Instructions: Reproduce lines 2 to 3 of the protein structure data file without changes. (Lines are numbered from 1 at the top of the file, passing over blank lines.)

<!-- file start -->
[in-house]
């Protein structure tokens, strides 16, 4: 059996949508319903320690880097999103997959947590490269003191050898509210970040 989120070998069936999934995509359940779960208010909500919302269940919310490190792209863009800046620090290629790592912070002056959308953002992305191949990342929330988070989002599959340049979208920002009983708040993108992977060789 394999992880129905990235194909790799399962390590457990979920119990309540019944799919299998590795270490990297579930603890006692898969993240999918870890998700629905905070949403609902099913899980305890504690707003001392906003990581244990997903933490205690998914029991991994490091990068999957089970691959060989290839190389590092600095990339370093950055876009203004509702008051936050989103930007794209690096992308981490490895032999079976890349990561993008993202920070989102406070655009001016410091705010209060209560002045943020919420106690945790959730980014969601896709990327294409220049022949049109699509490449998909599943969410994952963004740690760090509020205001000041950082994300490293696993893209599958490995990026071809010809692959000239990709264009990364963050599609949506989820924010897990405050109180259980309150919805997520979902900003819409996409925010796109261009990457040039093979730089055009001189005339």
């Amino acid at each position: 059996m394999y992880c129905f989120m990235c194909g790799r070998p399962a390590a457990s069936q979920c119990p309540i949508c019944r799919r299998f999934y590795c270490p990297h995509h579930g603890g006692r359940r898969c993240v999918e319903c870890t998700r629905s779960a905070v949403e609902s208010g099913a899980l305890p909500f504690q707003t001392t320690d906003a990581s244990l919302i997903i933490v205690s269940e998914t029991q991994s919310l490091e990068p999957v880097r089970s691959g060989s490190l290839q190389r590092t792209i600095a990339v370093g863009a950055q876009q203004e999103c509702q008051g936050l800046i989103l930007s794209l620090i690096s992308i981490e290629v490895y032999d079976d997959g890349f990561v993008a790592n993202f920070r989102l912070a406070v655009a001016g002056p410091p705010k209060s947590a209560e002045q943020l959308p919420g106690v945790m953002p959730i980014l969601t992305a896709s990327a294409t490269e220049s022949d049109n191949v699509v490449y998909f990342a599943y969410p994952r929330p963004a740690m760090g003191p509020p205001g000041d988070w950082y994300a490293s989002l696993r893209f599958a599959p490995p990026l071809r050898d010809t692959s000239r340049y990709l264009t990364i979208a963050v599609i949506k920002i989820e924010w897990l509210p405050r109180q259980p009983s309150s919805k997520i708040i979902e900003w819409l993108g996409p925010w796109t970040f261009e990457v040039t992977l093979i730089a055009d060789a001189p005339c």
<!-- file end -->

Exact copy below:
């Protein structure tokens, strides 16, 4: 059996949508319903320690880097999103997959947590490269003191050898509210970040 989120070998069936999934995509359940779960208010909500919302269940919310490190792209863009800046620090290629790592912070002056959308953002992305191949990342929330988070989002599959340049979208920002009983708040993108992977060789 394999992880129905990235194909790799399962390590457990979920119990309540019944799919299998590795270490990297579930603890006692898969993240999918870890998700629905905070949403609902099913899980305890504690707003001392906003990581244990997903933490205690998914029991991994490091990068999957089970691959060989290839190389590092600095990339370093950055876009203004509702008051936050989103930007794209690096992308981490490895032999079976890349990561993008993202920070989102406070655009001016410091705010209060209560002045943020919420106690945790959730980014969601896709990327294409220049022949049109699509490449998909599943969410994952963004740690760090509020205001000041950082994300490293696993893209599958490995990026071809010809692959000239990709264009990364963050599609949506989820924010897990405050109180259980309150919805997520979902900003819409996409925010796109261009990457040039093979730089055009001189005339």
């Amino acid at each position: 059996m394999y992880c129905f989120m990235c194909g790799r070998p399962a390590a457990s069936q979920c119990p309540i949508c019944r799919r299998f999934y590795c270490p990297h995509h579930g603890g006692r359940r898969c993240v999918e319903c870890t998700r629905s779960a905070v949403e609902s208010g099913a899980l305890p909500f504690q707003t001392t320690d906003a990581s244990l919302i997903i933490v205690s269940e998914t029991q991994s919310l490091e990068p999957v880097r089970s691959g060989s490190l290839q190389r590092t792209i600095a990339v370093g863009a950055q876009q203004e999103c509702q008051g936050l800046i989103l930007s794209l620090i690096s992308i981490e290629v490895y032999d079976d997959g890349f990561v993008a790592n993202f920070r989102l912070a406070v655009a001016g002056p410091p705010k209060s947590a209560e002045q943020l959308p919420g106690v945790m953002p959730i980014l969601t992305a896709s990327a294409t490269e220049s022949d049109n191949v699509v490449y998909f990342a599943y969410p994952r929330p963004a740690m760090g003191p509020p205001g000041d988070w950082y994300a490293s989002l696993r893209f599958a599959p490995p990026l071809r050898d010809t692959s000239r340049y990709l264009t990364i979208a963050v599609i949506k920002i989820e924010w897990l509210p405050r109180q259980p009983s309150s919805k997520i708040i979902e900003w819409l993108g996409p925010w796109t970040f261009e990457v040039t992977l093979i730089a055009d060789a001189p005339c």